Volunteers at Whitehorse Survey

As these important discoveries reveal their individual stories, further investigation has continued to understand and capture this important information; through the Rippon Tor baseline survey, geophysical surveys and excavation (at Sittaford Stone Circle and Hangingstone Hill), peat depth surveys (Sittaford stone circle) and radiocarbon dating. The work has included opportunities for volunteers to work alongside the DNPA archaeology department in surveying and excavating these important sites. For the general public, replicas of the Whitehorse Hill grave goods can be viewed at the Postbridge Visitor Centre. There are also updated versions of the Whitehorse Hill booklet and the Fernworthy guide, available at all visitor Centres. 

Bronze Age Artefacts Pic
Bronze Age Finds

Within the Moor than meets the eye remit, work is also being undertaken, in partnership with Historic England, to remove SM’s (Scheduled Monuments) from the At Risk Register. To date,18 have been successfully resolved. There is also ongoing management at 24 important archaeological sites within the area. Currently, work on Hangingstone Hill has yielded some early results on the suspected ‘cairns’. One has proved to be a natural structure. The second is under scrutiny. At Sittaford stone circle work on samples taken during excavation is due to commence shortly and will provide fresh dating evidence as well as insights into the changing environment of the monument before its construction and during and after its use. Results will be published at a later date.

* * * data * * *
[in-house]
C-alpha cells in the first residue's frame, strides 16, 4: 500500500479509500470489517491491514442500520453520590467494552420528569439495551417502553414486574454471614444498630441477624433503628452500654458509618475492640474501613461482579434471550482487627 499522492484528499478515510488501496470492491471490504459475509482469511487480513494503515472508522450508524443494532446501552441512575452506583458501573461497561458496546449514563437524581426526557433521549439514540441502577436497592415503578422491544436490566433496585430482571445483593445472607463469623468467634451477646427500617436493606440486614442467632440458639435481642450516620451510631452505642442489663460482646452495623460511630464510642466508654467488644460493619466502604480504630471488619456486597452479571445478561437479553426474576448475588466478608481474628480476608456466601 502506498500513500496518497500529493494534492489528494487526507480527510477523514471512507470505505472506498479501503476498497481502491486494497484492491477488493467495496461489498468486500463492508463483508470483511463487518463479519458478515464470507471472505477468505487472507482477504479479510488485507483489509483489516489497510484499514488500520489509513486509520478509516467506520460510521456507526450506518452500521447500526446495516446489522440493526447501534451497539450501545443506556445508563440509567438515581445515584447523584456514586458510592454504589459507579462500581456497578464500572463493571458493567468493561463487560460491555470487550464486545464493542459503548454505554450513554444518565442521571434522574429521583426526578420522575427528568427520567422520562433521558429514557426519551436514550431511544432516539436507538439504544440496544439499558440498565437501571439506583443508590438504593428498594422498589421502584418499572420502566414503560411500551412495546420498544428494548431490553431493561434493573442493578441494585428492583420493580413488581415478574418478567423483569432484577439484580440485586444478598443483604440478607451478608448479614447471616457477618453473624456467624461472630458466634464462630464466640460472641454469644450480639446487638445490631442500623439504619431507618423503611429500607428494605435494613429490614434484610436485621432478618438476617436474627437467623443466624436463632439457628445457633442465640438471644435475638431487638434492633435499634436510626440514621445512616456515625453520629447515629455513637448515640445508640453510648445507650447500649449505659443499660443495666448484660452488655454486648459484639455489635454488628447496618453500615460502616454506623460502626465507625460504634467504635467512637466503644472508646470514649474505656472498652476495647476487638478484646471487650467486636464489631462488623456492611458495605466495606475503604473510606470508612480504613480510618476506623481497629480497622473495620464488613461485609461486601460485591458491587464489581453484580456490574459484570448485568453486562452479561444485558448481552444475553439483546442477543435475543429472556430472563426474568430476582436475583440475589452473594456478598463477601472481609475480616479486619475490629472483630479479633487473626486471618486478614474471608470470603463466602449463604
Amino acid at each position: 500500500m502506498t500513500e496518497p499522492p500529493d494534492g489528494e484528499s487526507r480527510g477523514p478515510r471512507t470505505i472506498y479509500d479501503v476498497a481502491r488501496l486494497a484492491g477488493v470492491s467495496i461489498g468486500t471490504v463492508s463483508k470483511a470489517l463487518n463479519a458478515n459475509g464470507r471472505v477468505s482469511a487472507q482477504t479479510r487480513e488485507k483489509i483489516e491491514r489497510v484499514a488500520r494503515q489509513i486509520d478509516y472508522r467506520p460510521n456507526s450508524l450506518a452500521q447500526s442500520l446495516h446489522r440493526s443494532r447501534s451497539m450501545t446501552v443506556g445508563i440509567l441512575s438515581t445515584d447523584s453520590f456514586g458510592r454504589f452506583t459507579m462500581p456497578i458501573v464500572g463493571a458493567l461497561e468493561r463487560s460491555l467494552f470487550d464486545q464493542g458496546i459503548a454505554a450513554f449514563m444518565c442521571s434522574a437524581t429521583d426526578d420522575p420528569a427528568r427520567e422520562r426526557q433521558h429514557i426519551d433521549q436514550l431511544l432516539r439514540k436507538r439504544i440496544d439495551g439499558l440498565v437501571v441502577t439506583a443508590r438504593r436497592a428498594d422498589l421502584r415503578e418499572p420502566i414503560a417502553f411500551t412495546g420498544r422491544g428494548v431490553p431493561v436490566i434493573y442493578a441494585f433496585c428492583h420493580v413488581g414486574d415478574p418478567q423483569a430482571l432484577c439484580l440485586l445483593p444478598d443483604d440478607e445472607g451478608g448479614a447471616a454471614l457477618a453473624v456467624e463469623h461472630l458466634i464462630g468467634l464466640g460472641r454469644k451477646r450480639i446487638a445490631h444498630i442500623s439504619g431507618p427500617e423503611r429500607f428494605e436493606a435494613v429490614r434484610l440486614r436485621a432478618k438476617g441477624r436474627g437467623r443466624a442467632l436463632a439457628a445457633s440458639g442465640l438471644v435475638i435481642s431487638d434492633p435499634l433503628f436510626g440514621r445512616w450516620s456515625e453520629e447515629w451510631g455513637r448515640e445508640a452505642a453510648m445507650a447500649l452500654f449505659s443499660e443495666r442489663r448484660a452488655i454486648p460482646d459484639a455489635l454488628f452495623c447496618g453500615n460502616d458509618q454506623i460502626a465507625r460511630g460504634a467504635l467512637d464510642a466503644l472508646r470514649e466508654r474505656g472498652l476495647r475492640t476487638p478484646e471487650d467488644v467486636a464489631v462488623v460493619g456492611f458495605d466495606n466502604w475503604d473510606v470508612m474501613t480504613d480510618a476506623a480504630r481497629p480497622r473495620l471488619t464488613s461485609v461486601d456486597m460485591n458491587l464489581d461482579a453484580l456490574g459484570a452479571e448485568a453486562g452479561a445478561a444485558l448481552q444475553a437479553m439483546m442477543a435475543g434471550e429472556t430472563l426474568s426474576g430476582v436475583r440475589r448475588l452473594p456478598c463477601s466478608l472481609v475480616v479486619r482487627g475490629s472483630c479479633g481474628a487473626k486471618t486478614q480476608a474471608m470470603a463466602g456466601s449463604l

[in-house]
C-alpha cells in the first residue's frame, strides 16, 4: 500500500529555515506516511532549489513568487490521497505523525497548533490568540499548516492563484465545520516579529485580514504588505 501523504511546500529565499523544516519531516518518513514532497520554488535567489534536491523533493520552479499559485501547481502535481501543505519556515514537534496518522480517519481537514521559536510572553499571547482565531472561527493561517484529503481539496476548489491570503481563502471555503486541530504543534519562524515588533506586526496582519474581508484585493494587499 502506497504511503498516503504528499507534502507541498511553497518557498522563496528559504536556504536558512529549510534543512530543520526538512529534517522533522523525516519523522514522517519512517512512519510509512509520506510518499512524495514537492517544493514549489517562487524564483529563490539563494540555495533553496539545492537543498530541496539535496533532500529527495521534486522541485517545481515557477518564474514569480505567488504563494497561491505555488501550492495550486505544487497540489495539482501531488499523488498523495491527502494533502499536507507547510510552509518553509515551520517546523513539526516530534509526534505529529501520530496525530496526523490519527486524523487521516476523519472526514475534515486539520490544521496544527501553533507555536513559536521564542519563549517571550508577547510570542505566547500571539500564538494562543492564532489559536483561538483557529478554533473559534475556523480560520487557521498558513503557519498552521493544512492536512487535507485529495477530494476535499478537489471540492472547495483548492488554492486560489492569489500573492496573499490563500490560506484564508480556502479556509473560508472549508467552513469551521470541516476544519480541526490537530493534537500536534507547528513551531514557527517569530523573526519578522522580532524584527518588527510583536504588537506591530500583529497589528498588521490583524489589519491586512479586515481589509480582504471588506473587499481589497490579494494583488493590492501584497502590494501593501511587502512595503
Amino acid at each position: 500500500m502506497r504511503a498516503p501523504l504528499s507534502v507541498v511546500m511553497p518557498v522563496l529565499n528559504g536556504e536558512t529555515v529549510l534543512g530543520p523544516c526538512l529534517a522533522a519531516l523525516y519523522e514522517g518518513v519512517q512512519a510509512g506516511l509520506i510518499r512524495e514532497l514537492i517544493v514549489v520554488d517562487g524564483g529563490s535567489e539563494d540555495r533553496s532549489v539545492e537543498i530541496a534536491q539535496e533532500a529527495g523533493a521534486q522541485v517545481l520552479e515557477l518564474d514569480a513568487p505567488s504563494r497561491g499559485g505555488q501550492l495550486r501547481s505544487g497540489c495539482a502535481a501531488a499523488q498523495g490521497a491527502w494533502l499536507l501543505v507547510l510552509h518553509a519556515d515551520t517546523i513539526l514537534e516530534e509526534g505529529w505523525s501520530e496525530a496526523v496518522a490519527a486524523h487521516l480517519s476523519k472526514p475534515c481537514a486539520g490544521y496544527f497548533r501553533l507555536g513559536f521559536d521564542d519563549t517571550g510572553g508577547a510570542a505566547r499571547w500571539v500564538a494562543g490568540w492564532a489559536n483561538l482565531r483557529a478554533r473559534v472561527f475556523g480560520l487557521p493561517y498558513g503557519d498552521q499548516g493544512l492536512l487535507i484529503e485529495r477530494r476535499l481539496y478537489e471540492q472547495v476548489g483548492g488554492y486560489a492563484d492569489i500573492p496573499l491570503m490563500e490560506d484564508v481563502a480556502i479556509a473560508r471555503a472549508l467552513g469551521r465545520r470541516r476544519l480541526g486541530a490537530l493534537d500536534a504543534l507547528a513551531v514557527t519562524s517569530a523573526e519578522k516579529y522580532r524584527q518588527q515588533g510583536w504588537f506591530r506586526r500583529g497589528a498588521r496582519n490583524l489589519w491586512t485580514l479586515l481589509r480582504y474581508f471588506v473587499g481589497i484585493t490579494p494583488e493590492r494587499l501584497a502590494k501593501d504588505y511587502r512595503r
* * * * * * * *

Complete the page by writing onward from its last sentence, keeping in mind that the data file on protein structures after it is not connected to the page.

Related Articles

New Survey of Rippon Tor PAL

A new survey of Rippon Tor PAL has been commissioned by Moor than meets the eye to help archaeologists get a better understanding of this important landscape. The work was undertaken by Dr Phil Newman who is a leading expert in the field archaeology of Dartmoor.The objective of the work is to provide an up to date, geographically accurate record of archaeology within this sensitive area, in order to help counter a number of key risks to the cultural heritage identified in the project proposals. In particular:.. a general threat to the landscape character from changing agricultural practices, with past problems of overgrazing now changing to undergrazing, and an associated spread of gorse and bracken and a general increase in vegetation, which threatens archaeological remains.. (DNPA 2014)